Even as a child, I loved the stories of Jesus: Jesus raising the widow’s son from the dead, restoring sight to the blind, inviting children to come to Him, preventing a woman from being stoned. I was drawn to his messages of love and his story-telling pedagogical style. I liked the way he ministered to those that needed him, even the unappreciative and undeserving. His message was truly good news, and he was a God that I would follow happily.
On the other hand, whenever I would endeavor to follow the “Read Your Bible
Through in a Year” plan that was frequently distributed and encouraged at my church, even when I managed to struggle through what was to me the painfully disjointed and generally incomprehensible legislation of Deuteronomy and Leviticus, I became hopelessly mired down when I came to the books of the prophets (both major and minor). While I did have a few favorite verses scattered throughout, verses like “I know the plans the Lord has for you, … ” and, “He will rejoice over you with singing, …” most of the texts seemed to be an endless litany of condemnation filled with piety and of abandonment and punishment, and imprecations designed to play on the guilt and fear of a people who never seemed to measure up to the standards demanded by a God whose holy character could settle for nothing less than perfection. The God of the prophets seemed to be perpetually offended and angry, constantly stirred up by a jealousy and wrath that threatened to overflow like a Hawaiian volcano certain to destroy all that it touches.
In short, the prophets seemed to be the bearers of consistently bad news of a forthcoming visitation from a God determined to annihilate a people for not meeting impossible standards of purity. I understood Thomas Jefferson’s impulse to take a pair of scissors to the Bible and pare it down considerably. In short, Jesus I loved, but the prophets disturbed me greatly.
Viewed as a whole, the gap between the God of the prophets and the message of Jesus seemed as wide as the Grand Canyon: consequently, I understood those who rejected the God of the Bible even while they admired Jesus and his ethic of love. But my friends’ comfort with an easy rejection of the “Old Testament” God as a reflection of a less evolved stage of religion or a more primitive understanding of the nature and behavior of the gods and their conclusions that one could focus on Jesus while ignoring the God he claimed to represent did not answer some of my most fundamental questions concerning the cohesiveness of the Bible or clarify the relationship between the God of the prophets found in the Hebrew Scriptures and Jesus’ identity and the practices he held to be binding. And so, I was left to grapple with the text and those troublesome prophets.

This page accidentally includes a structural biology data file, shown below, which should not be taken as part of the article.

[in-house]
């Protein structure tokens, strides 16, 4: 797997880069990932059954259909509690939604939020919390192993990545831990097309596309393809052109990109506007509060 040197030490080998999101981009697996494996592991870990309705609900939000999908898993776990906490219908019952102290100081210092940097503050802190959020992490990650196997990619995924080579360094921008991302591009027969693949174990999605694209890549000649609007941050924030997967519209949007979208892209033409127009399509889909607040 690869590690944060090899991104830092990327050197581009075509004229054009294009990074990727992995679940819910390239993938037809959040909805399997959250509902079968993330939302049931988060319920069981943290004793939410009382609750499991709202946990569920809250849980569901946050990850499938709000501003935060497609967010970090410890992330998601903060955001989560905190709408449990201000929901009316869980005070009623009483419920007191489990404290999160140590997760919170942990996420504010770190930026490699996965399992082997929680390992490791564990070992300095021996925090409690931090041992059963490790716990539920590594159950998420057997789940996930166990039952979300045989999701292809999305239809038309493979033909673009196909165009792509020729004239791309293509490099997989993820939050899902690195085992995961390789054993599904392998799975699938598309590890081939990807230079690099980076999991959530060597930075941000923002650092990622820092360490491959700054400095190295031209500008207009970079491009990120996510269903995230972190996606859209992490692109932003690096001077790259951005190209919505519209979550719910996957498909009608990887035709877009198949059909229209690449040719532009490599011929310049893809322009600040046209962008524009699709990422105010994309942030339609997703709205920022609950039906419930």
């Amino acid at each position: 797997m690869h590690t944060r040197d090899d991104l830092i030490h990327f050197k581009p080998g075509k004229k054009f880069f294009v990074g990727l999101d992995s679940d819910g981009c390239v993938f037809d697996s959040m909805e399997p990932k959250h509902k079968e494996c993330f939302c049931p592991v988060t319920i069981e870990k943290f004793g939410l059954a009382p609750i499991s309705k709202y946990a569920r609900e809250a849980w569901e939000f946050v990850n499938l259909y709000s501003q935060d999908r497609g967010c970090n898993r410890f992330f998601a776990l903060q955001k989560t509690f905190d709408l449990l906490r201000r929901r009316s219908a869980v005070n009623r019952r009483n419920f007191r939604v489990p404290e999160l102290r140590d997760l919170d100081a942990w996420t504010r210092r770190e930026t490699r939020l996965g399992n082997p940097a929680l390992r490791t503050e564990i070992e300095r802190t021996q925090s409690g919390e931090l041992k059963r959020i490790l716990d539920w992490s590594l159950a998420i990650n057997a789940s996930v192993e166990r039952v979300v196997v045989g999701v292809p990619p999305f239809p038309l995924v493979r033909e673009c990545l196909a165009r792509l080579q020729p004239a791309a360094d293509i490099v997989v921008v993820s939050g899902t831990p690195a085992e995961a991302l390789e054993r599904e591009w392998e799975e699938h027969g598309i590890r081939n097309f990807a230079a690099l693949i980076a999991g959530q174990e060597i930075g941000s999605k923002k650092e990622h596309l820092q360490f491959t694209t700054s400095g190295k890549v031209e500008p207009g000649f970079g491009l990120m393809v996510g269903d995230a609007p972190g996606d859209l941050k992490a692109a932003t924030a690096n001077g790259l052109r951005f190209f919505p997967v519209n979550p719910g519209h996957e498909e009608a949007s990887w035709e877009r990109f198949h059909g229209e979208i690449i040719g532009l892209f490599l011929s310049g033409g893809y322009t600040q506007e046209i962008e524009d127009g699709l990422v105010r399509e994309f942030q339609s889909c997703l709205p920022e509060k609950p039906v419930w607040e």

The questions that grew out of this tension between the God of Jesus and the God of the prophets remained: “Was the essence of God love or the anger that the prophets proclaimed?” “If the Law was love, why the constant threats of destruction?” “How was the Law a transcript of God’s character, and what did that have to do with Jesus’ witness of God’s unrelenting love and grace?” To me, my final question was the most personally critical of all: “Why did the tender and compassionate Jesus seem to have no problem with the God of the prophets, or the prophets’ messages depicting an angry God?” This last question was further complicated by the fact that Jesus consistently used God as the final explanation of his own processes and actions: he would say, “I and my father are one,” and, “I can only do what I see my father doing,” and condemned his contemporaries’ antecedents’ rejections of the messages of the earlier prophets. Clearly, to get any meaningful answers to these questions, I had to go back to the text, listen to those doom-saying prophets, and re-assess what they were saying and what that said about God.
And so, I went back to the text. Much to my amazement, I met the prophets at work almost immediately and was forced to revise my assessment of them. To be sure, a closer reading did not dispel some of the more disquieting facts about the prophets, an eccentric group by any measure. The more I studied them, the more the prophets assumed the form of individuals of passion, alarmed by the impending fate of the communities they loved, committed to deliver God’s message of warning and redemption, however dear the personal cost. Unanimously, the prophets were distressed by the future that awaited their communities if present trajectories were not altered. And so, each summoned every ounce of his physical, mental, spiritual, and emotional energy to deliver God’s message, knowing that salvation or destruction awaited the community’s response, the choices they made after hearing the word.